You don’t need to memorize an elevator pitch, and you don’t need to belabor the same story over and over again in front of a camera. Storytelling is an art form, and like any art form, it cannot be mastered without exploration, practice, and a little dedication. You don’t expect to earn a black belt your first day of Tae Kwon Do. But with practice, you will eventually be able to share your experiences – good and bad, big and small,  successful and unsuccessful – spontaneously, publicly, with friends, colleagues, superiors, and subordinates, at networking events, in job interviews, in stressful and conflicted performance reviews, and in just about any professional context where the opportunity arises.

And best of all, these conversations will be fun for you. The easiest thing about teaching three-year-olds is that they love to talk about themselves! They have fun doing it. Social and cultural norms force us to suppress some of that natural enthusiasm. If you want to get it back, learn how to tell stories about yourself.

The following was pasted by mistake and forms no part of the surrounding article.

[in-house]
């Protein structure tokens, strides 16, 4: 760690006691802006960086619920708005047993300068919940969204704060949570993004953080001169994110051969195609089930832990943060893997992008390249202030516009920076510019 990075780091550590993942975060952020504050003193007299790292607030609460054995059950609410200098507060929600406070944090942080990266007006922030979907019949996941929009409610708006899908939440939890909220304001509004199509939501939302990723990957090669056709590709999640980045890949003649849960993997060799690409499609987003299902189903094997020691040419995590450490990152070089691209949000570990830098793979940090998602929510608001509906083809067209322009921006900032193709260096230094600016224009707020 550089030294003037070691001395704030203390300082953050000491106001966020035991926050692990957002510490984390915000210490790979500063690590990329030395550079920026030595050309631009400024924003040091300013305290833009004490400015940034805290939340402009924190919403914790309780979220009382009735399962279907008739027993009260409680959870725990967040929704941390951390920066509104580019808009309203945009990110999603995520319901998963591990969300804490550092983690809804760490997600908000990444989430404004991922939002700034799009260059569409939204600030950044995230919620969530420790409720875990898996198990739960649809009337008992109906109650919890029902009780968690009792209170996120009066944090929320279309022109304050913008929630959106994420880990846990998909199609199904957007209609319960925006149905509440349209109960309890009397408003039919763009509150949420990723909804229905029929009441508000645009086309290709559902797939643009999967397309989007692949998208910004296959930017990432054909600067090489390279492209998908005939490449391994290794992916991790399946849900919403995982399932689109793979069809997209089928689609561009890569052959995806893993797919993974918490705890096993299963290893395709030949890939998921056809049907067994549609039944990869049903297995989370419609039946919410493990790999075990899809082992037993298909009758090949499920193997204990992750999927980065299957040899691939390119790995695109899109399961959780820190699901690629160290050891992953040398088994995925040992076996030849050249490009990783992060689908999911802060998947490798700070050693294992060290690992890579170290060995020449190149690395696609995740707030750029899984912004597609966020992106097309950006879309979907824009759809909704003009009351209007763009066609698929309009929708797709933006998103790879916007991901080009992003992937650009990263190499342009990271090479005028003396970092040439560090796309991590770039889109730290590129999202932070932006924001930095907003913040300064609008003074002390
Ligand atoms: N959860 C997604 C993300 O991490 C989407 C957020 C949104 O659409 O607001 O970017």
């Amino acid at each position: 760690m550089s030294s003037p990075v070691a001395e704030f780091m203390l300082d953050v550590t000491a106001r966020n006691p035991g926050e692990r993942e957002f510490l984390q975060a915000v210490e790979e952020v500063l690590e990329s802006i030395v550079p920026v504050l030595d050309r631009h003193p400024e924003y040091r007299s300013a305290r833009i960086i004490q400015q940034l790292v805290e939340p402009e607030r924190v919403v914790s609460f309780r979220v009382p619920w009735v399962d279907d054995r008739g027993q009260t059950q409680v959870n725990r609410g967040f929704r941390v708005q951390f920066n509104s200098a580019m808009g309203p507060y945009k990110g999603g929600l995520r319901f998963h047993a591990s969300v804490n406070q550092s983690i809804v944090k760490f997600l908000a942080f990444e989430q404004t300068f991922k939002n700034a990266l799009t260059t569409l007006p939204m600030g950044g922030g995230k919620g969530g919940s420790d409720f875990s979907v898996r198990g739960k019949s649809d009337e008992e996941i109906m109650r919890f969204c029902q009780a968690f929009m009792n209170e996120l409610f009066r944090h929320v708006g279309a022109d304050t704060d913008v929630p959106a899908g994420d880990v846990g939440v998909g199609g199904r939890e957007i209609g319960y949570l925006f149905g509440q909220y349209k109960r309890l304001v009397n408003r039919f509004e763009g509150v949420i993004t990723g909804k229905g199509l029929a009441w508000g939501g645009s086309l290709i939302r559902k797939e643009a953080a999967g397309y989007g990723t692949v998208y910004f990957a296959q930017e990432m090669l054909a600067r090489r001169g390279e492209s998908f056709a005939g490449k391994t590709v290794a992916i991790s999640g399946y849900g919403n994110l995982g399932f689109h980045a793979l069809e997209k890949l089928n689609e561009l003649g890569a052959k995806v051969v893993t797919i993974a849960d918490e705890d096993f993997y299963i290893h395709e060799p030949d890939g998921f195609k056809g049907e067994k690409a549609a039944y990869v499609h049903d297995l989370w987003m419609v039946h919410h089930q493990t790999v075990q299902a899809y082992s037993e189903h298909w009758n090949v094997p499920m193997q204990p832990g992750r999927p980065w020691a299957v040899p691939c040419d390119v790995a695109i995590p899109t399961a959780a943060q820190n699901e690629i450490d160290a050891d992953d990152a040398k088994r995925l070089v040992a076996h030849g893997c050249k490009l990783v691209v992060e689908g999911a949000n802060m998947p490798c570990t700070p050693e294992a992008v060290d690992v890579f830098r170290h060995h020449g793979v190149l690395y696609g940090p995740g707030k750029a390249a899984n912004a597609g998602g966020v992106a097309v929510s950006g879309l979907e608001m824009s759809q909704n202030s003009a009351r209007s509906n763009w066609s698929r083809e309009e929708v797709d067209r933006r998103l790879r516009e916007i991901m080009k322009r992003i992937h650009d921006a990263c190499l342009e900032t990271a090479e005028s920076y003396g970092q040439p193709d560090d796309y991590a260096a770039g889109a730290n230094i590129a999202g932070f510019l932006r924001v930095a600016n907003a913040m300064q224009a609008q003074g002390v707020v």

Try it out now: If you were to tell a story about your career to date, even if it only includes your childhood worm farm, a retail job, a couple of internships, and an accounting class, how would you tell it?

  1. Elevate Your Self-Awareness

To inform your stories, you will need to look closer at your experiences. You won’t be able to tell a meaningful story if you don’t remember the details of the conflict. But self-awareness matters far beyond merely providing fodder for your self-promotion stories. It will be the basis of every decision you make, every priority you choose, and every relationship you build.

Self-awareness entails asking yourself the hard questions and being really honest in answering them.

  • Where did I fall short of expectations; where have I failed?
  • What are my authentic strengths and weaknesses?
  • What do I need to learn to get where I want to go?
  • What really drives and motivates me?
  • What am I genuinely passionate about and what am I doing because someone else expects it of me?
  • What impact truly matters to me?

If your career is a ship adrift in a vast ocean, self-awareness constitutes the rudder. At MBA Career Coaches, we do a lot of work with people reflecting on their experiences and values, so that they can make choices – both big and small – that reflect those values.